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2007 Rolex Sydney Hobart Race Record Run Doubtful

Race forecast hedges hope of record run in 2007 Rolex Sydney Hobart Race

Soft and swinging winds on the second day will slow the Rolex Sydney Hobart Yacht Race fleet; probably removing any chance of the 98 foot canting-keeled maxis have of breaking the race record and producing a handicap winner from the mid-fleet 40-65-footers behind them.

Commercial and government forecasters two days out from the Boxing Day start agree that a 12-18 hour period of lighter winds, 5-15 knots, after a mild southerly change, will follow up to 18 hours of fast running before a freshening nor'easter from the start on Wednesday.

There's a chance that the three maxis racing to be first to finish in Hobart will "park up" through this stage of the race, which will be just as emotionally draining as the hard running at speeds of 25 knots and more on the first night.

That weather scenario would rob Wild Oats XI (Bob Oatley), the British visitor City Index Leopard (Mike Slade) and the older Australian maxi Skandia (Grant Wharington) of their chances of breaking the record time of one day, 18 hours, 40 minutes and 10 seconds that Wild Oats XI set in the 2005 race.

And it would certainly deny them the opportunity of breaking away from the fleet by riding a more favourable weather system to the finish of the 628 nautical mile race to win the race's major trophy, the Tattersall's Cup for the overall handicap winner, as Wild Oats XI did in 2005.

Meteorologist Roger Badham, who provides specialised forecasting and weather routing to a number of boats in the fleet including Wild Oats XI and City Index Leopard, sees the fleet of 82 yachts running at high speeds under spinnakers before a north-east to north-west breeze that would increase from 10-15 knots at the start to 25 and possibly 30 overnight. "Wild Oats and Leopard will be ahead of the record," he said.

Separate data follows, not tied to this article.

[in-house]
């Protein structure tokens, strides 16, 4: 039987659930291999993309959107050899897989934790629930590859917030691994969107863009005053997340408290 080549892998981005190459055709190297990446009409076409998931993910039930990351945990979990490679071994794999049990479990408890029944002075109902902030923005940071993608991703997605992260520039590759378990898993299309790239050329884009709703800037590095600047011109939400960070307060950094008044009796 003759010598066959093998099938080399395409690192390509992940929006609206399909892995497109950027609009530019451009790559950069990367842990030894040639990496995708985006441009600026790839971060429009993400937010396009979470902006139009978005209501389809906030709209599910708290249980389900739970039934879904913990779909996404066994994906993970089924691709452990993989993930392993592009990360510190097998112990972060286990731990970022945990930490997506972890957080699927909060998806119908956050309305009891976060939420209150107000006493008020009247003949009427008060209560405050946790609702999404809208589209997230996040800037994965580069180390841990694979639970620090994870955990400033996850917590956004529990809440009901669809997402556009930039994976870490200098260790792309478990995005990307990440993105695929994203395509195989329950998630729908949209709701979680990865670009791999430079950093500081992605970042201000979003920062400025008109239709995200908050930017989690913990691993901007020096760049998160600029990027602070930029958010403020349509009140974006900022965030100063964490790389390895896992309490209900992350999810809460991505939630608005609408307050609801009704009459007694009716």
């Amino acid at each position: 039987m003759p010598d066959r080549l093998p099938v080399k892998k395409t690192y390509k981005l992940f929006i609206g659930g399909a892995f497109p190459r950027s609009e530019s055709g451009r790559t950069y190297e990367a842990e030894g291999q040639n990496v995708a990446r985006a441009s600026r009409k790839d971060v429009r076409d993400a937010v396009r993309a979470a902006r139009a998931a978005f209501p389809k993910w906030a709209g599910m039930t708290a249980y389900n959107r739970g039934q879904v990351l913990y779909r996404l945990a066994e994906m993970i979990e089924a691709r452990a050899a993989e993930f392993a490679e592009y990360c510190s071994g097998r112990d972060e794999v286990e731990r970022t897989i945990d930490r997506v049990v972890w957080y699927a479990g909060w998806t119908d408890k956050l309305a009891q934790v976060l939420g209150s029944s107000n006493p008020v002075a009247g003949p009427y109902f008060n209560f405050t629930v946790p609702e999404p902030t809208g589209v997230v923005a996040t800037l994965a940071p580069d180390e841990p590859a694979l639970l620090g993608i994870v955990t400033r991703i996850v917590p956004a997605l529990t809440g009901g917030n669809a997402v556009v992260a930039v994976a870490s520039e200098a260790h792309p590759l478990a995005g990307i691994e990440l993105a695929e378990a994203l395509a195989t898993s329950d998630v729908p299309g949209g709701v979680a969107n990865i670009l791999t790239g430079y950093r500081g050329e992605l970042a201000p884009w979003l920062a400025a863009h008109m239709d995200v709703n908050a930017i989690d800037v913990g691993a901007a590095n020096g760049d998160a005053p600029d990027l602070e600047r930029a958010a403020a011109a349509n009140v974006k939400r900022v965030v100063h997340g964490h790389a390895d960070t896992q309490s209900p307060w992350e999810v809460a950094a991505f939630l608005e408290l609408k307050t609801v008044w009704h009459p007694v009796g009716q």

But the following day a weak southerly front would hit the 82-boat fleet, sending the breeze around the clock from southwest through south, southeast, northeast and finally back to north, with strengths of only 5-15 knots. "I cannot see them being ahead of the record after that," said Badham. "They will certainly be close but, in my opinion, not close enough."

He said the leaders would finish some time on the morning of Friday the 28th and would have to negotiate light wind in Storm Bay on the final 40 miles of the 628-mile course.

A very strong northerly would develop later that day to bring home fast the strong group of 40ft-65ft boats. "That's probably where the handicap winner will come from," he said.

At the official race briefing for skippers and navigators, Rob Webb of the Bureau of Meteorology's Sydney office, had a similar assessment and said the period of lighter winds before the northerly re-asserted itself would be 12-18 hours.

Mark Richards, skipper of Wild Oats XI, said afterwards: "That's why records are called records; they are elusive things and very hard things to beat. Thursday could be a very slow day and for the record you can't afford to have too much time going slowly. We could even park up for four or five hours so that really hurts.

"It's going to be a very tricky race out there and we'll have to work very hard tactically. Anything could happen. It's still a couple of days out but it's looking trickier every day."

The powerful Leopard, which hit speeds of 34 knots in breaking the record for the Rolex Fastnet race earlier this year, could be race leader after those first 18 hours of fast running. But in the expected long period of light air the narrow Reichel/Pugh Wild Oats XI, with less wetted-surface resistance, should break away from the Farr-designed City Index Leopard, which is ten tonnes heavier.

Leopard's owner/skipper Mike Slade concedes that Wild Oats XI and the Don Jones-designed Skandia, the 2003 line honours winner, would in those conditions probably beat City Index Leopard, but the record would remain intact.